Eating for Healthier Bones
When we think about coeliac disease, we automatically think gut. So many of us have had all the fun of bloating, tummy upsets, going too often or not often enough, and everything in between. Although not everyone gets the tummy symptoms, coeliac disease is really seen as a disease of digestion. But although it may start in your gut, it doesn’t end there. Long-term problems of coeliac disease can include issues with fertility, anaemia and, most importantly, bone health.
Did you know that people with coeliac disease are more likely to develop osteoporosis? Osteoporosis is when the bones become weaker and are more likely to break or fracture. Good nutrition and weight bearing exercise are essential to having strong, healthy bones. A brisk walk and a healthy diet are an amazing combination.
Why do people with coeliac disease get more osteoporosis?
Coeliac disease can make it harder for your body to absorb essential bone nutrients like calcium and vitamin D. If it took a long time for you to be diagnosed, your bones may have been without the right building blocks for years. After diagnosis, following a strict gluten-free diet makes it much easier for your body to start absorbing your food again and this is brilliant for your bones. However, you still need to take extra care with some nutrients and we take a look at what you need to do below…
We all know that we need calcium for strong, healthy bones but where is the best place to get it?
The calcium in milk, yoghurt and cheese is easily absorbed by your body and is the best place to get the calcium you need. You will also get calcium from plant milks that have calcium added. Check the label to make sure that soya, almond or other plant-based drinks have calcium added in the ingredient list. Tinned sardines are a great source of calcium as well.
You need to get 3 to 4 servings of calcium-rich foods everyday. 1 serving is:
200mls of milk (1 glass)
200mls of calcium fortified soya milk (1 glass)
1 pot of yoghurt (125g)
30g of hard cheese like cheddar (this is the size of your two thumbs)
½ tin of sardines
Aim to have 3-4 foods from this list everyday – you can have a glass of milk with meals, pour milk over your breakfast cereal and have a milky coffee like a cappuccino. Yoghurt makes a great snack or dessert – and don’t worry about the sugar – the sugar in plain yoghurt is the natural milk sugar that we don’t need to limit and even fruit yoghurts are safe to have. If you do go for the caramel-toffee-crisp-crunch dessert-type yoghurt there will be a lot of sugar but ordinary yoghurts are no problem at all.
Green Vegetables are not great for calcium…
Although green vegetables do have calcium, they do not have enough in a serving to cover you for what you need. You would have to eat 16 servings of broccoli per day to get the calcium you need or around 7 bags of rocket per day! You can certainly add these foods in but don’t count them for calcium – make sure you get your milk or fortified soya milk as well.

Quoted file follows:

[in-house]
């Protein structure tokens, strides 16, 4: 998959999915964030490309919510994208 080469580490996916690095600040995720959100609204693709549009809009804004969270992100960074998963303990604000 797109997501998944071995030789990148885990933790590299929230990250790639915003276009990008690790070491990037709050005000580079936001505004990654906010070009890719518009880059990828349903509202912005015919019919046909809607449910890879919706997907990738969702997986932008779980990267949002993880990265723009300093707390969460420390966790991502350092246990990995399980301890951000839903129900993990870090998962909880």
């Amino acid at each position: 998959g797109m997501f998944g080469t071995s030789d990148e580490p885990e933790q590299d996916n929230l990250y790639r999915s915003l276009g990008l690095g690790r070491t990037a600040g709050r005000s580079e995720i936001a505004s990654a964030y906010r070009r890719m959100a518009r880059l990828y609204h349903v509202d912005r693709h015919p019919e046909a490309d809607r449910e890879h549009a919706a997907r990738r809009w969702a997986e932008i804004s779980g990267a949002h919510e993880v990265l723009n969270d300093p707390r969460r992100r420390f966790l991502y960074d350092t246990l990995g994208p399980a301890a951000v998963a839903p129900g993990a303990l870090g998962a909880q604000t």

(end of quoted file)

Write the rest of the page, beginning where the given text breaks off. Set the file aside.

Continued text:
Vitamin D helps you to absorb the calcium that you need. Without vitamin D it is very difficult for calcium to get into your body. We are supposed to get vitamin D from the sun but Ireland is not famous for its sunny weather! Foods that are good sources of vitamin D are oily fish like salmon and mackerel as well as eggs. However, unless you are eating a LOT of these foods, you will still not get enough. People with Coeliac Disease do need to take a vitamin D supplement of 5 micrograms per day.
What about exercise?
Weight-bearing exercise encourages your body to build and maintain healthy bones. Any exercise that carries weight will help – brisk walking, Pilates, yoga, lifting weights (they don’t have to be huge!), going to the gym, and rowing are all great exercises to do.
Try to do some exercise everyday – a walk, some weights, a run, whatever you like. If you are not fit, take your time. It’s okay to start with 5 or 10 minutes and work up. Aim to get 30 minutes most days and remember that it doesn’t have to be all together – 10 minutes 3 times a day will still really help your bones.
Mini Breakfast Smoothie
This is a great way to get calcium and fruit into children. Let children make up their own versions of this to find one they really like.
- 100g of raspberries or blueberries (fresh or frozen)
- ½ banana
- 1 pot of natural or fruit yoghurt (about 125g)
- 100mls pure orange juice
Put everything in a blender and pulse until smooth. You can also use a soup blender for this.
A note on sugar: Don’t worry about the sugar in this. Small amounts of fruit juice (up to 150mls) are allowed once a day and the sugar in the natural yoghurt and fruit is not added so doesn’t count in sugars that you need to limit.
288mg of calcium (36% of the RDA)
61mg Vitamin C (75% of the RDA)
9.2g of protein
4g of fat
2.4g saturated fat
34g sugar (all natural sugar, no added sugars)
0.29g salt (all natural, none added)
Serves 2 for lunch
Hard cheese like cheddar is a great source of calcium. It is very useful if someone is lactose intolerant s it has low levels of lactose.
- 100g tin of tuna in brine
- 1 small tin of sweet corn, drained
- 4 slices of gluten free bread, lightly toasted
- 1 dessertspoon mayonnaise
- Black pepper
- 60g cheddar cheese, grated
Pre-heat the grill.
Mix the tuna, sweet corn and mayonnaise together in a bowl. Season with some black pepper. Divide the mixture between the 4 slices of bread and sprinkle over the cheddar cheese. Pop under the grill for 2-4 minutes until the cheese is melting nicely. Remove carefully from the grill and enjoy with some side salad or an apple.
8.1g saturated fat
314mg calcium (40% of the RDA)